In his debut, marketing consultant Su recalls growing up Vietnamese in the ghettos of America, and the cultural divide between two generations.
The riveting opening sets the stage as the family raced to a rickety boat to escape their homeland, dodging communist gunfire as they ran. The son of war refugees, the author came of age in the poor enclaves of Los Angeles with an emotional burden familiar to children of immigrants. Though he longed to succeed in America so that his parents’ sacrifices were “not for nothing,” he rebelled against his stifling upbringing. During the course of a dangerous adolescent descent, Su sought companionship with a Vietnamese street gang, neglected school and, for a time, disappointed his overbearing yet sympathetic father, an iron-willed man who jostled his way to wealth in Vietnam before the communists took over. Su’s father emerges as the central force in his life. Together, they rummaged through dumpsters for shoes and other useable castaways. His first day at an American school was a special occasion, so his father forced him to wear a suit. When he was caught after stealing $500 from his mother’s piggy bank, his father beat him and forced him to strip naked before locking him outside in order to shame him. He later revealed to his son the purpose of the bank: a college fund for Su and his siblings. Filled with emotive vignettes, the prose is sometimes forced, and the book doesn’t demonstrate the bold vision of Andrew X. Pham’s Catfish and Mandala (1999) or the grace of Andrew Lam’s Perfume Dreams (2005). But Su offers a compelling narrative of immigrant life, cultural dissonance and the tug of familial obligation.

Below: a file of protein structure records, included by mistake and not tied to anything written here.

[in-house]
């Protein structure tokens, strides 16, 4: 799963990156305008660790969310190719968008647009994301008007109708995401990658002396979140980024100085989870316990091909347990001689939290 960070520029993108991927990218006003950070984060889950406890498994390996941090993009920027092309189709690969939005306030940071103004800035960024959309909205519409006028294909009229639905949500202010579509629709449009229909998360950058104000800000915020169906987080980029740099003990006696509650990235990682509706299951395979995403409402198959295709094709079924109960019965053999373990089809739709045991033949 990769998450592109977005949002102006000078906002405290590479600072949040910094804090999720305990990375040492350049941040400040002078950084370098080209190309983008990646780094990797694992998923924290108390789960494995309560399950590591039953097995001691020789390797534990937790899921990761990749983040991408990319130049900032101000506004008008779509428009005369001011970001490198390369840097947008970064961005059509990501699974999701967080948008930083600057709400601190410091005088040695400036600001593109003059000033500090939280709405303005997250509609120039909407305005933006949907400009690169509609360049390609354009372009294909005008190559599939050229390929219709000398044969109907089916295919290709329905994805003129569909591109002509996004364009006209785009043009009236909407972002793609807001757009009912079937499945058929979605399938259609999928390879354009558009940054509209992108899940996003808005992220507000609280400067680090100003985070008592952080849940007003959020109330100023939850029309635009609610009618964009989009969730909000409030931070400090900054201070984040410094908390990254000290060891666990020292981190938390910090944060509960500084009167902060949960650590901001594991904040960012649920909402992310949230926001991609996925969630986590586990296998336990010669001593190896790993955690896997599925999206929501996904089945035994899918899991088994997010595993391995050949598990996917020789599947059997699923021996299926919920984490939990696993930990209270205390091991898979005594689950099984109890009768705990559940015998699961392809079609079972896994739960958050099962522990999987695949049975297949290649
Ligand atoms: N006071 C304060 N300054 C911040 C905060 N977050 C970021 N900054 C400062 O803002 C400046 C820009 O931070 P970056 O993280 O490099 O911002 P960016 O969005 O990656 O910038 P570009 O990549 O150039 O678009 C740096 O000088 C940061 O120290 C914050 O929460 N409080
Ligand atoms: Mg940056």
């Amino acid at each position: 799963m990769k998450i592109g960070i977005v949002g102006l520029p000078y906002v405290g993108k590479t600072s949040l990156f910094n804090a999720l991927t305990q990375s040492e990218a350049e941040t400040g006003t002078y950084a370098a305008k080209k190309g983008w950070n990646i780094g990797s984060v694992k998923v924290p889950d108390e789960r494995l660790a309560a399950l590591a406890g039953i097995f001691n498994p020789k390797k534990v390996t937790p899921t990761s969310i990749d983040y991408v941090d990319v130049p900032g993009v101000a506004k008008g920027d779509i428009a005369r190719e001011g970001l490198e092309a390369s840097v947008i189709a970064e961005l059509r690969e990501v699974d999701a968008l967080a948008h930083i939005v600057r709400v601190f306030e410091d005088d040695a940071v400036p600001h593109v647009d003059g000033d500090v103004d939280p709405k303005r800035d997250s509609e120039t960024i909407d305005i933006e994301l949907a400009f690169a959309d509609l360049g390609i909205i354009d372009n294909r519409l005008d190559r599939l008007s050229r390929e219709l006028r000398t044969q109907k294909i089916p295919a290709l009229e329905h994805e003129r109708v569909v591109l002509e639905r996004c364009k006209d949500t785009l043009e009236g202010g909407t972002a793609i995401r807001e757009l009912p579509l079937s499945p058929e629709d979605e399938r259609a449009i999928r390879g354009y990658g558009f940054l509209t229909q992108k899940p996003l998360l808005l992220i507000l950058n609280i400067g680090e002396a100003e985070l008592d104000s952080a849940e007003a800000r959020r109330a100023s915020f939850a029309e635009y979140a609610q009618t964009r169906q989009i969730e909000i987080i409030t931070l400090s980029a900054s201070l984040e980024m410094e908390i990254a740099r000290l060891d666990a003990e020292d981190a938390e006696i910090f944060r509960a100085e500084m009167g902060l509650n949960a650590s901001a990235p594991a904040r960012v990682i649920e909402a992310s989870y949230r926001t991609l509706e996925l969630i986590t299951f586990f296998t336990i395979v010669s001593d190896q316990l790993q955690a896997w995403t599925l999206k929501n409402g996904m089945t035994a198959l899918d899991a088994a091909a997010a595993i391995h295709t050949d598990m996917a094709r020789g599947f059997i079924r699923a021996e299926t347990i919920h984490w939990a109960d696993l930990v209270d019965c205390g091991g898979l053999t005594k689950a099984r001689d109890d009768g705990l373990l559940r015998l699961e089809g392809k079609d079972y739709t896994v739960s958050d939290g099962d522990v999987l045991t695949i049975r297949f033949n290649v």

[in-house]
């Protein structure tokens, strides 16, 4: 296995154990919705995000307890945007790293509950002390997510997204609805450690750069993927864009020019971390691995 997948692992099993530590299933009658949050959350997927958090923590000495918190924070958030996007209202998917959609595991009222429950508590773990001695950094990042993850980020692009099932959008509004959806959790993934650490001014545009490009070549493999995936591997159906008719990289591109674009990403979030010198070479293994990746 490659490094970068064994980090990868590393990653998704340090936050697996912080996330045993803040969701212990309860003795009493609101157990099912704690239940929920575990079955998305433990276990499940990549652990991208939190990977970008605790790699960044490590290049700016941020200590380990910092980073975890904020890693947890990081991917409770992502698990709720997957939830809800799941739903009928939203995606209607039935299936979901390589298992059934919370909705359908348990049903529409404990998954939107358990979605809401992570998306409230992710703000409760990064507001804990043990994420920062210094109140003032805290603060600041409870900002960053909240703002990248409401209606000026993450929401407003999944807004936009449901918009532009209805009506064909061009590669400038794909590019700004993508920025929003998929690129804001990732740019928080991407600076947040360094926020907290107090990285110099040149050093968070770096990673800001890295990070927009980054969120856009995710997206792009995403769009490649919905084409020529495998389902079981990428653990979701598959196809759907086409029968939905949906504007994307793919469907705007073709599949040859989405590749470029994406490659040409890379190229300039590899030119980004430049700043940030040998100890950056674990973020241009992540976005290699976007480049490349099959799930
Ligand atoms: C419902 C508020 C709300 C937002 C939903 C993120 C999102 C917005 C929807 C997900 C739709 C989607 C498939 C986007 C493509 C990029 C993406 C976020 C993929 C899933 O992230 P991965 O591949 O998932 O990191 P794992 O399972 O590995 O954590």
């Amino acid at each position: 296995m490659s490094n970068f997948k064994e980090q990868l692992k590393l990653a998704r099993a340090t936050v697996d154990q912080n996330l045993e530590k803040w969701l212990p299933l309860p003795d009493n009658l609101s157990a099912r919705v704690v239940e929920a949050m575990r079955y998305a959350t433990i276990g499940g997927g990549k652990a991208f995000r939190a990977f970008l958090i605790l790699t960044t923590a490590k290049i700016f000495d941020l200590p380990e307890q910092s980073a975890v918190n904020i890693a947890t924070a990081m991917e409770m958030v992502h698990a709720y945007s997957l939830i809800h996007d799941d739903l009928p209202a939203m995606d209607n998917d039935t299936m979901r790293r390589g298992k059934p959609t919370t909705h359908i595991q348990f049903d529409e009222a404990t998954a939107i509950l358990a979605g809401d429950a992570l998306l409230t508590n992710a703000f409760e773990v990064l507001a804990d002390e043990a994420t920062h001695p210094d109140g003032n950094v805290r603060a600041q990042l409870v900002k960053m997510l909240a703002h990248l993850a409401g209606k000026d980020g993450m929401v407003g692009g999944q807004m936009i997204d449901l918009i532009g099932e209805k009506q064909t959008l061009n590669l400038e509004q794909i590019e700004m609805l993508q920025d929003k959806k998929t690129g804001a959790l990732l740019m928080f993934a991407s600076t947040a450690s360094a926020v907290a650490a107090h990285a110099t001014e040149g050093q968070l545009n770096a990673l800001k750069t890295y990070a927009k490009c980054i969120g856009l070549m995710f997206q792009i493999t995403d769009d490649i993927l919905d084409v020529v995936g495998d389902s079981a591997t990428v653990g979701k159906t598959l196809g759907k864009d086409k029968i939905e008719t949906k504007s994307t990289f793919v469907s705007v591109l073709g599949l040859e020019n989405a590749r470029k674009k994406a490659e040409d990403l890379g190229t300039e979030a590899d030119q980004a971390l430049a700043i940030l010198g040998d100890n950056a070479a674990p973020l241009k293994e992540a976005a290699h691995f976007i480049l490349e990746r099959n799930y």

Uneven but memorable.